The world seems to be increasingly becoming a dangerous place; parents are increasingly worrying about their children and their safety. It’s a natural parental reaction to be protective, but realistically it is not possible to watch over your child all day, everyday. Pre-teen and teenage children need to see their friends and spend time away from their parents. All these independent activities are essential to the growth of identity. Your most important job is to keep your child as safe as you can without arousing tension and fear.
Today, kids need to be empowered with positive messages and safety skills that will build their self esteem and self confidence, while helping to keep them safe. Kids don’t need to be told the world is a scary place. Rather, they need to know their parents / guardian is there for them if they are in trouble; and most adults they encounter in their lives are basically good people.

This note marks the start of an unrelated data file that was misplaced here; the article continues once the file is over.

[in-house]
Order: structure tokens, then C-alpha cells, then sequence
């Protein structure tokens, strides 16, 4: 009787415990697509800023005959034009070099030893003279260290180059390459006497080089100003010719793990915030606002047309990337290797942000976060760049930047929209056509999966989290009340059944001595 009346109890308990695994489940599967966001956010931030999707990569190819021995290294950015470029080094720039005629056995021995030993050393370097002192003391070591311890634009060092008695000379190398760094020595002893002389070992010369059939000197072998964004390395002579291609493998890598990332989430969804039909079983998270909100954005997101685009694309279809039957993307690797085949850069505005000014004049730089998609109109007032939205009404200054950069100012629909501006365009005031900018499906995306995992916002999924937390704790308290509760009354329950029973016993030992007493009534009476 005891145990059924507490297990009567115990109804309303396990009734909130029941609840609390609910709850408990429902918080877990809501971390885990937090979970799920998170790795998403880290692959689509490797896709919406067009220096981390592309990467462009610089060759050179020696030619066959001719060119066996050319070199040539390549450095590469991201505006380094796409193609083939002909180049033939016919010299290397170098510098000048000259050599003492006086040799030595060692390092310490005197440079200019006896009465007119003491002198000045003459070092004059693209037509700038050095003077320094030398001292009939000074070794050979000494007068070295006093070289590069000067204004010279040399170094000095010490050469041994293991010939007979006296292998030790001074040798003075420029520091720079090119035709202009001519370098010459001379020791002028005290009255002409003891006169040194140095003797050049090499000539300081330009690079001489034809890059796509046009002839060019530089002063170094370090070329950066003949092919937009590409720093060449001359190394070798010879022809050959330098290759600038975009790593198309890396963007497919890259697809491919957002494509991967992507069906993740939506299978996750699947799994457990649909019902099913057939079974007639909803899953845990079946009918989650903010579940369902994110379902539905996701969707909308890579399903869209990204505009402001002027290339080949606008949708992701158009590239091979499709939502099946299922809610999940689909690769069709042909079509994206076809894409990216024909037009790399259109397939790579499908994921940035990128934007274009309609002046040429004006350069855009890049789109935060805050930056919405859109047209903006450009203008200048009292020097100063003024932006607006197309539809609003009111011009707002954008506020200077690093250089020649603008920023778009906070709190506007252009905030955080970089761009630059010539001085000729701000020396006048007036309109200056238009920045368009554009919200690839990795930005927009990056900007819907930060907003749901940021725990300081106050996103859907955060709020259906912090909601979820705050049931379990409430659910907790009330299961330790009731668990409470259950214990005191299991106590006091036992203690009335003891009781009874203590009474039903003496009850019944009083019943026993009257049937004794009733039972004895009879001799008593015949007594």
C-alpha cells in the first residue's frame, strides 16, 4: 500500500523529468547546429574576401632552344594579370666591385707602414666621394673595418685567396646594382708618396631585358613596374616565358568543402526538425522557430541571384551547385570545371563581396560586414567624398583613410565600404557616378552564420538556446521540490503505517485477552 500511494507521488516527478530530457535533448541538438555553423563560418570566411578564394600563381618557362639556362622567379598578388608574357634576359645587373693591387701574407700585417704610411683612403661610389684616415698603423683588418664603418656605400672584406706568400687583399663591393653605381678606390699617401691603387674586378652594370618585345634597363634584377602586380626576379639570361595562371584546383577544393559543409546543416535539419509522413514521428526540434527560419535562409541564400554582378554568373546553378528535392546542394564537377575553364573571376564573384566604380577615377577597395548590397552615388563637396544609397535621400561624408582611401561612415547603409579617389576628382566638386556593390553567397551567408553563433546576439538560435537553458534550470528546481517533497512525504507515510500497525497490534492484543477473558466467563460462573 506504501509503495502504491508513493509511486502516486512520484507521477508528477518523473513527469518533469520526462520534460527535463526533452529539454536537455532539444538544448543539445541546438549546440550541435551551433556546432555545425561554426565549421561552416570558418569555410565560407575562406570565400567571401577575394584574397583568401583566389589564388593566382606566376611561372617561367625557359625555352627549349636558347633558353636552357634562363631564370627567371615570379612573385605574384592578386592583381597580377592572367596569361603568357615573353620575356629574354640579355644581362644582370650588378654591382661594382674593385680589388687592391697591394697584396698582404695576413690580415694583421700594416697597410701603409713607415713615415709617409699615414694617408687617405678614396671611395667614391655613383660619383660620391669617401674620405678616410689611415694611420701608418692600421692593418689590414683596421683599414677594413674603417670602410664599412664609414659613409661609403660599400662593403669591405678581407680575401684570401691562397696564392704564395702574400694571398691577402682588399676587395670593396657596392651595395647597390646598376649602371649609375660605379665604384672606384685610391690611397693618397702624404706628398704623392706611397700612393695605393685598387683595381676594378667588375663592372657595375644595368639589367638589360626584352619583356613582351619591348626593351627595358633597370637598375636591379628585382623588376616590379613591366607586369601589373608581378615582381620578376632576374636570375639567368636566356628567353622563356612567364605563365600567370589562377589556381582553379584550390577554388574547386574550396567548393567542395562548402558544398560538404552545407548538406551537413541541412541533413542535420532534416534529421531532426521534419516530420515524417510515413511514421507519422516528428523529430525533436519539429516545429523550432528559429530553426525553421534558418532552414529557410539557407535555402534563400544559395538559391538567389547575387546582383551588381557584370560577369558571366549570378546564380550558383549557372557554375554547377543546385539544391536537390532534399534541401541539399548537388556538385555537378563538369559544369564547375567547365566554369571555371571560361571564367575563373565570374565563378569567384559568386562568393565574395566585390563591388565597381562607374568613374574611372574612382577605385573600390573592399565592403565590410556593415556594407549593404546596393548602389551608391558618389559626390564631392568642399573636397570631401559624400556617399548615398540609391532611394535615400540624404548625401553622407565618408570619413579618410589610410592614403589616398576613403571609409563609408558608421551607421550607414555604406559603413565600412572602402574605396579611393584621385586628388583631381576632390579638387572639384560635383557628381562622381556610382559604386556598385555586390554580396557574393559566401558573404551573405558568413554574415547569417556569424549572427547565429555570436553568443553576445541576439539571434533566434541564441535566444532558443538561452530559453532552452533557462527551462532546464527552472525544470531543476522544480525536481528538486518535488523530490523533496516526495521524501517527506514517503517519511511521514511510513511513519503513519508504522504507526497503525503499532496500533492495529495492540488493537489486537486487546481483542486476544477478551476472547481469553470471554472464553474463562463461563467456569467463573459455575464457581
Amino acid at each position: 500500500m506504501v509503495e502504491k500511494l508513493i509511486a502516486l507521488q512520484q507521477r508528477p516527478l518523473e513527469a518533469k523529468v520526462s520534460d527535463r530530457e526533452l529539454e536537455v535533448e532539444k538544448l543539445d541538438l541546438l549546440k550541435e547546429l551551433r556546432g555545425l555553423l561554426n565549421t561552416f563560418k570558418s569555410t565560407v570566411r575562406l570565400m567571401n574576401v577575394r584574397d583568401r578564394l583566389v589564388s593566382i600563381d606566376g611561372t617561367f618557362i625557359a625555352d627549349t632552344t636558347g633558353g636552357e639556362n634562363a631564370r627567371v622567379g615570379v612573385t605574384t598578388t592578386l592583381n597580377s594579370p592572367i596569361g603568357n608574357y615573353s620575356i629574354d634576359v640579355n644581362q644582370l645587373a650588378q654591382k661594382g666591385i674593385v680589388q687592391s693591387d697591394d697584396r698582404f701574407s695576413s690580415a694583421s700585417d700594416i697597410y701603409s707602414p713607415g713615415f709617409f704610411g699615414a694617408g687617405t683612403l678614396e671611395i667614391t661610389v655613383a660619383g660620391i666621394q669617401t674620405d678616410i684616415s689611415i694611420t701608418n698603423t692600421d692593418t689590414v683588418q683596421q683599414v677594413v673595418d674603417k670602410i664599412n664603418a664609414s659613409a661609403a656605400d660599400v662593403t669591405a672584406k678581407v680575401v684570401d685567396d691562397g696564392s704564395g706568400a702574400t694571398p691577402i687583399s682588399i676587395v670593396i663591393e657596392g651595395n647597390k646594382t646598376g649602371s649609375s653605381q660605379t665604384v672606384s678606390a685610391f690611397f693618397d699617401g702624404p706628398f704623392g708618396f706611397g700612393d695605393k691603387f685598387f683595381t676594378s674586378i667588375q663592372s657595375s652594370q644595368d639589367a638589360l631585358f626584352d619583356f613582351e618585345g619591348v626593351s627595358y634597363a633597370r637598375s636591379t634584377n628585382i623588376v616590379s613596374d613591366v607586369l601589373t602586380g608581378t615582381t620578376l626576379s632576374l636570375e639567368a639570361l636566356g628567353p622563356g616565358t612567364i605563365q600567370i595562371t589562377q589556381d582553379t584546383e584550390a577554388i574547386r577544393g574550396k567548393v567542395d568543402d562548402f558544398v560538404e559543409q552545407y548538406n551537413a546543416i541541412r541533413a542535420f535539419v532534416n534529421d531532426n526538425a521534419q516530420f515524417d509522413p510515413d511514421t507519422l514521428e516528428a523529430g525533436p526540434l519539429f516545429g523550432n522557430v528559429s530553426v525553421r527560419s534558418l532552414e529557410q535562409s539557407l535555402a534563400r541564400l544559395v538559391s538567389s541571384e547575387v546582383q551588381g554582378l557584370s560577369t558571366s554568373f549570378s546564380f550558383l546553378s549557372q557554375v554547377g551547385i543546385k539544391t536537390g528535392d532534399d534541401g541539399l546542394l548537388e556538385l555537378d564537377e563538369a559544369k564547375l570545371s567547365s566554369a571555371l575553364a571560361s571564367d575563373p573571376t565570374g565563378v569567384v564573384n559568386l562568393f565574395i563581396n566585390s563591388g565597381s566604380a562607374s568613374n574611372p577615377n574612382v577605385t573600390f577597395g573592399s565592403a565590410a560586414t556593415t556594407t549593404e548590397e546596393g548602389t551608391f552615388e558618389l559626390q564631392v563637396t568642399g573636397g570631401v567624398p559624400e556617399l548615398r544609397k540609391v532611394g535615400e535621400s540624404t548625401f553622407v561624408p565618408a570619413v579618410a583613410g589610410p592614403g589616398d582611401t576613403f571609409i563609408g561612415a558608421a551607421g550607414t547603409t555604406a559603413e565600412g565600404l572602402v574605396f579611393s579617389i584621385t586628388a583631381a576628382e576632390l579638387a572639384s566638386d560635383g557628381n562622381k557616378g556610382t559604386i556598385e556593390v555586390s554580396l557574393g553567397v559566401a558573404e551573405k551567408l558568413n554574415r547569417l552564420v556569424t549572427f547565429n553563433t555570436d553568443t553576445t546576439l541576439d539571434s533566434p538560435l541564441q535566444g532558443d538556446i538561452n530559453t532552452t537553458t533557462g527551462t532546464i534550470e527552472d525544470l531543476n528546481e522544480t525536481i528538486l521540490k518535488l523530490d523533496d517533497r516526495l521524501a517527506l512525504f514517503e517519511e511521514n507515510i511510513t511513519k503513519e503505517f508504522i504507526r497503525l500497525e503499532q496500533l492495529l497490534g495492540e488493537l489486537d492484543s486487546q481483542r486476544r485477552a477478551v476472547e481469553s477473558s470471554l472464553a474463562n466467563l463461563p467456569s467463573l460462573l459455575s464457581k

Q. What parents should know when talking to their children about this issue?
When you speak to your children, do so in a calm, non-threatening manner. Children do not need to be frightened to get the point. Fear can be paralyzing to a child.
Speak openly and comfortably about safety issues. Children will be less likely to come to you if the issues is enshrouded in secrecy.
Do not confuse children with the concept of “strangers” when we tell children to “never talk to strangers” we have effectively eliminated a key source of help for them if they are in trouble. We need to give children ‘safety nets’ of people they can go to if they need help. Those individuals may include uniformed law-enforcement or security officers; a store salesperson with a name tag; the person in an information booth at a mall or other public venue; or a mother with children.
Practice what you talk about ; until children can incorporate safety measures into their daily lives, it may not be clearly understood. Find opportunities to practice what if scenarios.
Teach your children it is more important to get out of a threatening situation it is to be polite. They also need to know it is okay to tell you what happened.
Don’t forget your older children. Children 11-17 years are equally at risk to victimization. At the time you are giving your older children more freedom, make sure they understand the important safety rules as well.